Mr. Grecco’s application also includes demolishing his house (the property was first developed in 1979) and building a slightly larger one, 78 feet landward, but it was the revetment and its potential impact on nearby wetlands that dominated the nearly-three-hour discussion. All told, the project needs a natural resources special permit and eight variances, including one to place the revetment “where the construction of a new erosion control structure is prohibited,” and another to build “a PVC retaining wall as close as two feet from wetlands, where a 100-foot setback is required.”

East Hampton Town planners had said in an environmental assessment that the geocubes increase the overwash of sand into the marsh, but Aram Terchunian, owner of First Coastal, the company that installed them, showed the board aerial photos of the marsh going back 60 years, pointing out sand deposits long before.

“Your point in pointing out the overwash is what?” Roy Dalene, the Z.B.A. chairman, asked him.

“Overwash is a natural process that has been occurring since 1962 and long before,” Mr. Terchunian responded. “It’s not exacerbated by the structure. It’s actually healthy for the marsh.”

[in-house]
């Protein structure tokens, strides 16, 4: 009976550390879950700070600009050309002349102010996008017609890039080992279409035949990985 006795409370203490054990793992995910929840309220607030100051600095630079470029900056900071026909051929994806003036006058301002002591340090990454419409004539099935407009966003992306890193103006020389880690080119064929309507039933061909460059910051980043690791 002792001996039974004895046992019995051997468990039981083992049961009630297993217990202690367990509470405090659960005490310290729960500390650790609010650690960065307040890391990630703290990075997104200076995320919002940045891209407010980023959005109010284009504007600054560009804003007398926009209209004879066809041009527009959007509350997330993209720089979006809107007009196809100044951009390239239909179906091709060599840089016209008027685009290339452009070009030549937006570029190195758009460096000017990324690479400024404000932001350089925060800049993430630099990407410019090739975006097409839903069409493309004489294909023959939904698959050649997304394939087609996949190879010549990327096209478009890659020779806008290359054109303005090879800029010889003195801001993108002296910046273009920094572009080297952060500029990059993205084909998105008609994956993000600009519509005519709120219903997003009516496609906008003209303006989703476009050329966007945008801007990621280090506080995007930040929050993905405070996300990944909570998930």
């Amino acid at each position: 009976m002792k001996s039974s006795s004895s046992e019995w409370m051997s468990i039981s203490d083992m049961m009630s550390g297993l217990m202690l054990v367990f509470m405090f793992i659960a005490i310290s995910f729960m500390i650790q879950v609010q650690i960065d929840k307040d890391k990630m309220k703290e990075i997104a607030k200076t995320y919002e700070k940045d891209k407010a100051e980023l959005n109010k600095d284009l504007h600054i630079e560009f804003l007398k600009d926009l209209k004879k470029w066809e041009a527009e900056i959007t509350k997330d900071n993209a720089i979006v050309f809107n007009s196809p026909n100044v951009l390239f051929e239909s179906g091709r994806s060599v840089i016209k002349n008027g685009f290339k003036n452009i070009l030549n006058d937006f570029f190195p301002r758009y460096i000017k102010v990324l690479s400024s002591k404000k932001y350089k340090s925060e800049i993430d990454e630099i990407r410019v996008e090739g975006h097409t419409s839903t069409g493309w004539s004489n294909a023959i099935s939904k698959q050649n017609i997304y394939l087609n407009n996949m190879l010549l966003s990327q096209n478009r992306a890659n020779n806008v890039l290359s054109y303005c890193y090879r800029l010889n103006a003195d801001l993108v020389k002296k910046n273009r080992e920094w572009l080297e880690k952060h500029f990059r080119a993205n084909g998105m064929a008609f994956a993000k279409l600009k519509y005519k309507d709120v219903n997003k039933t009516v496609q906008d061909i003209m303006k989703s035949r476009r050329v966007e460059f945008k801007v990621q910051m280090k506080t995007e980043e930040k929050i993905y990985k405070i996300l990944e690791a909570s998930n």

Brian Frank, the town’s chief environmental analyst, strongly disagreed. “To say it’s good for the marsh, that’s grossly oversimplified,” he said, adding that while it’s true that coastal wetlands do get overwashed, the presence of a hard structure such as geocubes or a revetment exacerbates the situation. The extra sand in the marsh “is reducing the capacity of the wetland to act like a sponge,” said Mr. Frank. “There has been a demonstrable adverse impact from the existing structure as it interacts with the shoreline.”

The applicant has some important questions to answer, he told the board; not least, at what point will the revetment begin interacting with the shoreline? (Several alternatives proposed, including a breakwater in the middle of the bay, were unrealistic, he said.)